State autopsy: Police shot Darrien Hunt 6 times from behind; no drugs in system
Investigator: Incident 'turned real quick'; autopsy doesn't tell whole story
Jeffrey D. Allred, Deseret News
SARATOGA SPRINGS — Susan Hunt said Tuesday she can't understand why some members of the public continue to try to justify the actions of two Saratoga Springs police officers who shot and killed her son.
"He didn't do anything. And people won't even come forward and say he didn't do anything, they want to justify the cops. How can you justify the cops? He's 147 pounds. You know how skinny that is? How can he, with a sword, come to a gun fight?" she said in tears Tuesday.
"They shot him in his arm and it came out his wrist. How do you get a bullet to go that way if he lunged forward? All the other (bullets) are freakin' stuck right in his back!"
The mother's emotional reaction came after reading the official autopsy report conducted by the Utah State Medical Examiner's Office on her 22-year-old son, Darrien Hunt, who was shot to death on Sept. 10.
The report concluded that five of the shots hit Hunt from behind and one hit the side of his left hip toward the back of his body.
But just as important to Susan Hunt, toxicology tests from the autopsy "did not reveal any positive findings of toxicological significance," meaning Hunt did not have illegal drugs in his system at the time.
"What really upsets me people are trying to justify killing my son. 'He had to have been drunk. He had to have been on drugs.' So that means a cop can kill him? But he wasn't!" Hunt screamed, before busting into tears.
Hunt, with her family sitting nearby, addressed the media Tuesday in the office of her attorney, Robert Sykes. She became so emotional, however, that at one point she had to leave the room to collect herself.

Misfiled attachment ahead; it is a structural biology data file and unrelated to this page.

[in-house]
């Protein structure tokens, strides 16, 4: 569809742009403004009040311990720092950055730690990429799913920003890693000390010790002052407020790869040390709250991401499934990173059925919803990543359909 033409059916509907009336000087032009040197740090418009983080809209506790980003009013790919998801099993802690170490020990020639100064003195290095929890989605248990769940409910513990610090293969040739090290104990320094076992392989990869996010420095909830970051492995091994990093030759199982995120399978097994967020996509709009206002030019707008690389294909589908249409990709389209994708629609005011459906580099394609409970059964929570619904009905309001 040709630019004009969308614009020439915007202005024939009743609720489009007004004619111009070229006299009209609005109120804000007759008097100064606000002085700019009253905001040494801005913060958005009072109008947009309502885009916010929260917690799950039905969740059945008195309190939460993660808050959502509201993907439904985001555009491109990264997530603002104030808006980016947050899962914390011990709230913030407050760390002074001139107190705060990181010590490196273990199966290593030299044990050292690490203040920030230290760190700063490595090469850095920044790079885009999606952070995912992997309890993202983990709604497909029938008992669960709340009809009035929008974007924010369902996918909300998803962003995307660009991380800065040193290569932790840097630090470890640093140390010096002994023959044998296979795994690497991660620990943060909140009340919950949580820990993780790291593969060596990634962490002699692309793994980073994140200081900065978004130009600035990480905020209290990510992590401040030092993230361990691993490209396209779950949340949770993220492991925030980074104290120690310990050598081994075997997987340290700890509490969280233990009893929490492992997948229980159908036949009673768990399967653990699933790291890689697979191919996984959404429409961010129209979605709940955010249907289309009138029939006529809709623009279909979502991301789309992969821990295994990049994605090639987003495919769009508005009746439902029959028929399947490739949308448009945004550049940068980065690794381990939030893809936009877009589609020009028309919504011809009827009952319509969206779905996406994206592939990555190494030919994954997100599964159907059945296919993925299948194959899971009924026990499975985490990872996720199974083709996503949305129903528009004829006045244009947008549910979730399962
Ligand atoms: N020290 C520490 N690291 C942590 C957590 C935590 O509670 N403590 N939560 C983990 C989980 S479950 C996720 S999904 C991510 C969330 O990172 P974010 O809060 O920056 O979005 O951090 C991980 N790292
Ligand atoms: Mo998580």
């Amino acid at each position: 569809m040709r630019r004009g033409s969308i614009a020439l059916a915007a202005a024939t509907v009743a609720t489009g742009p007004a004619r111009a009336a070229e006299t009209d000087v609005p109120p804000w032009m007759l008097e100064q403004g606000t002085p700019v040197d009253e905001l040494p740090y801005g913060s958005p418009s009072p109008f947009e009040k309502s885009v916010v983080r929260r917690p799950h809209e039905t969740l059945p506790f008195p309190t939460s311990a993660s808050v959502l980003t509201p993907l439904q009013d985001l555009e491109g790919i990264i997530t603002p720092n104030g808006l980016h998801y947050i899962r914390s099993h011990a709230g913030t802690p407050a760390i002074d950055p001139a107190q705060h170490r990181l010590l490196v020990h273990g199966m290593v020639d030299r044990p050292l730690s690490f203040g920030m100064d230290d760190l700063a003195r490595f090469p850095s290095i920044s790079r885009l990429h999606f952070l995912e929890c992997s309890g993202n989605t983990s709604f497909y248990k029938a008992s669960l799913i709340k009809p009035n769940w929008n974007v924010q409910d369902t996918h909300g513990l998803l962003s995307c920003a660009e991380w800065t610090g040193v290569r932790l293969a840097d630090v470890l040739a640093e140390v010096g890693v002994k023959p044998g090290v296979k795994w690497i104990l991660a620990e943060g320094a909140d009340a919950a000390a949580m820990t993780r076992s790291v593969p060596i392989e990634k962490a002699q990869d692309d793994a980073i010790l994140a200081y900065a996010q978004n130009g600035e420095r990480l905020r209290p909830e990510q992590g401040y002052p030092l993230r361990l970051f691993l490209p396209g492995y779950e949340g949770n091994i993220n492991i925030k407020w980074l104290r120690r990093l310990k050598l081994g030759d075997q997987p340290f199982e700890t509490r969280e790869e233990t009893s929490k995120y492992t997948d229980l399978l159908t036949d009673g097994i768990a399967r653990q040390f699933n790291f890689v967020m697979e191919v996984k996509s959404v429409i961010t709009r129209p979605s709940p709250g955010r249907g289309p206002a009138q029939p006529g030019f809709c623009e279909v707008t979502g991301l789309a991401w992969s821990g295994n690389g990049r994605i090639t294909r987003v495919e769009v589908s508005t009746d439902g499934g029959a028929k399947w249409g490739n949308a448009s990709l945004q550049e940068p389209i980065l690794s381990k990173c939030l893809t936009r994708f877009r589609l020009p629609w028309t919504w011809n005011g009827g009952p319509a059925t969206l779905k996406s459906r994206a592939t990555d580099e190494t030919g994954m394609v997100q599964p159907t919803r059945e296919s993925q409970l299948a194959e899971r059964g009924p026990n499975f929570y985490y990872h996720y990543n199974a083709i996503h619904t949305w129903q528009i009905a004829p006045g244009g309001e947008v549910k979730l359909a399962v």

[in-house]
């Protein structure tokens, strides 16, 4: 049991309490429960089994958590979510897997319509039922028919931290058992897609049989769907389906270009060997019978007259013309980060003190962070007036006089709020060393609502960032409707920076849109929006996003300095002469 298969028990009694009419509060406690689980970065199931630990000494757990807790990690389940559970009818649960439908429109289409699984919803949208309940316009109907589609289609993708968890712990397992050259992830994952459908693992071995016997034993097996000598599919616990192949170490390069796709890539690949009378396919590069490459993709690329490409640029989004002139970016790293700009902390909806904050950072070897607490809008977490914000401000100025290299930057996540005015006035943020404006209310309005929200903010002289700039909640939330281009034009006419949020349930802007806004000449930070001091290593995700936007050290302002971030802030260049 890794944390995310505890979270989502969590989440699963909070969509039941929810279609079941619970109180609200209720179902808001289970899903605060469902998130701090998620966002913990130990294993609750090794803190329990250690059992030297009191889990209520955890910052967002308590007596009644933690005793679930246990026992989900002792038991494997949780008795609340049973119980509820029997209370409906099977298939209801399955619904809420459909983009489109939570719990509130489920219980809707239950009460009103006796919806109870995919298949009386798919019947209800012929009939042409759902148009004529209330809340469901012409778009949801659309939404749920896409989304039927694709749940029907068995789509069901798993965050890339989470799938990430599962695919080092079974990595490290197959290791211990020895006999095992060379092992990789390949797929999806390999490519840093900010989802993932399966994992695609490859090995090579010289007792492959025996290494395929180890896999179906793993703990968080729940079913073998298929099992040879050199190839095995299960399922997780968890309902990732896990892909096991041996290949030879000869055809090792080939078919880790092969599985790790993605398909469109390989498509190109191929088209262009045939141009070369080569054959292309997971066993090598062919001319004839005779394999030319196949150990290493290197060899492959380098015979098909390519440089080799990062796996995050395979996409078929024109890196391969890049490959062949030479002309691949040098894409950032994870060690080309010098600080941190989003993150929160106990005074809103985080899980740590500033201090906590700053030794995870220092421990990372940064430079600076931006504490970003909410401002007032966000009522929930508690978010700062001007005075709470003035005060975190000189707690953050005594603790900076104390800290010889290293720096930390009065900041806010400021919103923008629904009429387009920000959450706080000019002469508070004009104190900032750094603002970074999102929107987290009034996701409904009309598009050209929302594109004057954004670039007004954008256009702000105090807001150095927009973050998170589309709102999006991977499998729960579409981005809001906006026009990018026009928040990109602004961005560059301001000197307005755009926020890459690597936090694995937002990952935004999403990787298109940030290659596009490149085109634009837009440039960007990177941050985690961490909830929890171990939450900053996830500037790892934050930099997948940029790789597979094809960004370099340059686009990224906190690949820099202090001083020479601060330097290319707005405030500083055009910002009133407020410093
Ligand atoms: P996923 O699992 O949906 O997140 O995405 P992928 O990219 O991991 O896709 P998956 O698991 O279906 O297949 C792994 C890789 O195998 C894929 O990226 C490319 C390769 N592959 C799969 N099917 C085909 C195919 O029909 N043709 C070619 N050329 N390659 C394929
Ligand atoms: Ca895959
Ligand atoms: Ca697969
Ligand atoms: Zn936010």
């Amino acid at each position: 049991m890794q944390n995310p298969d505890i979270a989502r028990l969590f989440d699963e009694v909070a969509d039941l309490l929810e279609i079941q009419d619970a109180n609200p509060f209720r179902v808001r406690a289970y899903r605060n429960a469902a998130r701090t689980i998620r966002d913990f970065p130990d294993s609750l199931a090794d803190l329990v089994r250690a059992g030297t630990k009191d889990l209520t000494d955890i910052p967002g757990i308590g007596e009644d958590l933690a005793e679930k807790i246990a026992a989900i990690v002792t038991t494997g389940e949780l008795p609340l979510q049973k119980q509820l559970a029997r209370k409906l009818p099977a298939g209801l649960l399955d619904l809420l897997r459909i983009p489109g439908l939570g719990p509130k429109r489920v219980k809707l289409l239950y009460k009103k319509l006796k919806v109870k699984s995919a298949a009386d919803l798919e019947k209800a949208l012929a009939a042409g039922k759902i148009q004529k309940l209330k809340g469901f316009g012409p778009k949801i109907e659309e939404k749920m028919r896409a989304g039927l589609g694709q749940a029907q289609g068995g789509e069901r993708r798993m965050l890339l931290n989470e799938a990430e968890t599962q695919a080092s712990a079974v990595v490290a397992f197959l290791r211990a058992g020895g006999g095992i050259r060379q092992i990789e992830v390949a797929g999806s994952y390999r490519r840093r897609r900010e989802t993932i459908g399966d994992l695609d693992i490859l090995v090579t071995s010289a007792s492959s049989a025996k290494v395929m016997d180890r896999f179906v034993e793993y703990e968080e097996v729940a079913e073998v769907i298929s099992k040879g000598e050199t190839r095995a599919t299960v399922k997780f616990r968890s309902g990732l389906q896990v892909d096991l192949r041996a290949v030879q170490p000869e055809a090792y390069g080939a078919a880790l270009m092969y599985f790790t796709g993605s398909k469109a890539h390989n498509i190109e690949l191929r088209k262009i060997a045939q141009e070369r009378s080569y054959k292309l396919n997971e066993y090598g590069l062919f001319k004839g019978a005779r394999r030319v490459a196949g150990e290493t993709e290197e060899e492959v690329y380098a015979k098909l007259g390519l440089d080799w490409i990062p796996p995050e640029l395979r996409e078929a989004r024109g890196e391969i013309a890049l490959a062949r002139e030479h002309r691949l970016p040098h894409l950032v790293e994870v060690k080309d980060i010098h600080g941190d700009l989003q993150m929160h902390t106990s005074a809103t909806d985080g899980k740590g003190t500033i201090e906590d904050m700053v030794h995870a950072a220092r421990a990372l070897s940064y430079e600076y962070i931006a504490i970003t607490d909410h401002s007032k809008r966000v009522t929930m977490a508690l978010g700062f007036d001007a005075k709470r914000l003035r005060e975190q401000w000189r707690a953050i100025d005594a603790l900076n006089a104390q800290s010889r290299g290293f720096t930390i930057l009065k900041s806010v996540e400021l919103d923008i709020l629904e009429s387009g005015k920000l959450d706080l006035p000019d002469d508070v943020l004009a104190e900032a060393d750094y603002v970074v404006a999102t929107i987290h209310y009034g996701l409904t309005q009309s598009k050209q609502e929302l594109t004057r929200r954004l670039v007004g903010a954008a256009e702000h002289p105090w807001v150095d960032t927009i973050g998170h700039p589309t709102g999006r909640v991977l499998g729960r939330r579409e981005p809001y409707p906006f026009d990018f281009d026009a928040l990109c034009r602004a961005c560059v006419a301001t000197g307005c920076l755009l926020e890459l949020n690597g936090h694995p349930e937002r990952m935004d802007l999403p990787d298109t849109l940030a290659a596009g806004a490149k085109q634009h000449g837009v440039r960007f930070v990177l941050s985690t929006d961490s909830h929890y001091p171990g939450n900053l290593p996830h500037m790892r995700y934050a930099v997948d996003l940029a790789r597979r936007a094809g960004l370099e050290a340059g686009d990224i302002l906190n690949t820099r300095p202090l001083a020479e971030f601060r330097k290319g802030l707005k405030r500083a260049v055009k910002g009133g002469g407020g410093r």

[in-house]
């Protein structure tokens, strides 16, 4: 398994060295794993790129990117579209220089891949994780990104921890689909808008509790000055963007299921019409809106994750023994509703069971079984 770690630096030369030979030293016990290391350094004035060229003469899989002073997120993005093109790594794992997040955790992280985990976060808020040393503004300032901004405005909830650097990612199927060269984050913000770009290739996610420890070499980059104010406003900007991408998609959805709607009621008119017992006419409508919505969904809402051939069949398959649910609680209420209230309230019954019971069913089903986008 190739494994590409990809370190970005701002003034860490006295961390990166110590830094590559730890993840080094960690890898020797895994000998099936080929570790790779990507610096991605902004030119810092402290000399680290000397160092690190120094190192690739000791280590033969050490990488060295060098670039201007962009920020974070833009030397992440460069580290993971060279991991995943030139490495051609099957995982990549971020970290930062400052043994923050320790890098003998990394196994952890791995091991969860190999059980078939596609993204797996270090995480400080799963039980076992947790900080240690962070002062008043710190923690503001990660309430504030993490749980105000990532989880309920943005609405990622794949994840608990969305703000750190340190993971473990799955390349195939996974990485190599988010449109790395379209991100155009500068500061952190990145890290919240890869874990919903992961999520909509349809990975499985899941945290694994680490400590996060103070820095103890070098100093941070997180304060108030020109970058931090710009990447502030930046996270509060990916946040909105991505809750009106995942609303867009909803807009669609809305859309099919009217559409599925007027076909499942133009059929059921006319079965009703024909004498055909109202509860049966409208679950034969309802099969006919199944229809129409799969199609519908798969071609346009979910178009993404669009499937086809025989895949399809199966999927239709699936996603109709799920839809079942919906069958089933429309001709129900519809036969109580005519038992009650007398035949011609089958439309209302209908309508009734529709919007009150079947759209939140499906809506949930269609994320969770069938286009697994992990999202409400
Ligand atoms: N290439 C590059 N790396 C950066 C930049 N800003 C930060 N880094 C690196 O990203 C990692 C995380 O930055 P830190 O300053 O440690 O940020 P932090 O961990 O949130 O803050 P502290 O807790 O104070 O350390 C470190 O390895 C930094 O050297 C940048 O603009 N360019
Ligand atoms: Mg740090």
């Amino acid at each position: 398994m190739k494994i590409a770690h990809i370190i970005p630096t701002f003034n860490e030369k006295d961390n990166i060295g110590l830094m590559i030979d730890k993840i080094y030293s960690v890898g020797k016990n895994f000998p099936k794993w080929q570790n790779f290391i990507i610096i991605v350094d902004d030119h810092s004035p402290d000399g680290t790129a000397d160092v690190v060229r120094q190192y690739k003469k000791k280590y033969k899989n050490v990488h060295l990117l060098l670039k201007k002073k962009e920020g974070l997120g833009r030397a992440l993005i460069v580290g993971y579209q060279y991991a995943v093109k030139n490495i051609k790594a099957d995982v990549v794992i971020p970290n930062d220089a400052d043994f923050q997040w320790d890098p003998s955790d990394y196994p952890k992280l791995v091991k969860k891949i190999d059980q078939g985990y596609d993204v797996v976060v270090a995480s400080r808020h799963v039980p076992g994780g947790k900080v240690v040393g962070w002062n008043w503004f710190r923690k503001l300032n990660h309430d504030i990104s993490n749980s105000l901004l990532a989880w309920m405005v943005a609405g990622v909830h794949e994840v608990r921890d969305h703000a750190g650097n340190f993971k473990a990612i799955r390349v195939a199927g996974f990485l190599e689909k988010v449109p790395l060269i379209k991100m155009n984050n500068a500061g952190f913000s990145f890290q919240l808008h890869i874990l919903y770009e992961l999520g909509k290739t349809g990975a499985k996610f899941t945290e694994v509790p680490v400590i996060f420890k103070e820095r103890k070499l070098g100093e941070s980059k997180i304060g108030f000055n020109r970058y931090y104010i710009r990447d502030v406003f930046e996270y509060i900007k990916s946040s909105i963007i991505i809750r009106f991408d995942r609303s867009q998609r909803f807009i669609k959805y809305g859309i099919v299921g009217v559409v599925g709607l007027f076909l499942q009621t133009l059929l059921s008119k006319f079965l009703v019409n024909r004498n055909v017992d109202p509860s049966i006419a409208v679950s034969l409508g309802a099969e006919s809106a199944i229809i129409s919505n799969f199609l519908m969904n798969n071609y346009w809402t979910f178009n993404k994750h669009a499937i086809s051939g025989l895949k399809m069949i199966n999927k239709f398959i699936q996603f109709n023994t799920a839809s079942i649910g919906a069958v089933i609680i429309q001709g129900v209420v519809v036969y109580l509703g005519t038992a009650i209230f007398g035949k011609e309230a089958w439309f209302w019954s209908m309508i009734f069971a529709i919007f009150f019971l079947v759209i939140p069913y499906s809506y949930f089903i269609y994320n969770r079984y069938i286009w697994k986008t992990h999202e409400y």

In her opinion, the state's autopsy report contains "inconsistency after inconsistency."
Although the medical examiner's report, released by Sykes on Tuesday, agreed with an independent autopsy conducted earlier at the family's request that showed Hunt was shot six times from behind, it was a narrative of the events of that day — as told to the medical examiner by two representatives of the Utah County Attorney's Office — that had Hunt the most upset and her attorneys concerned.
"The accounts on Sept. 10 that were given to the M.E., just do not seem to match up with the facts," said Karra Porter, who is representing Curtis Hunt, Darrien Hunt's father, and is working with Sykes. "Unfortunately, every time we get a new report, the questions just keep rising."
Furthermore, Porter said the trajectory of the officers' bullets raises red flags for her. At least two of the shots hit Hunt in a downward direction, according to the autopsy.
"The direction of fire, as reported in the M.E.'s report, raises significant concerns about Darrien's position at the time he was shot on the multiple occasions," she said, explaining that it raises questions about whether Hunt was shot while he was on the ground.
On Sept. 10, Saratoga Springs police were called to the area of Crossroads Boulevard and Redwood Road after Hunt, a 22-year-old black man, was seen by numerous eyewitnesses walking with what appeared to be a samurai sword. Family members have since said it was a 3-foot souvenir katana sword. The Utah County Attorney's Office has said it looked like a real sword.
Cpl. Matt Schauerhamer and officer Nicholas Judson confronted Hunt in the parking lot of a credit union.
On Tuesday, investigators for the first time hinted at the conversation that took place between the officers and Hunt. Deputy Utah County attorney Tim Taylor said it was a very "innocuous, short conversation" that unexpectedly went south.
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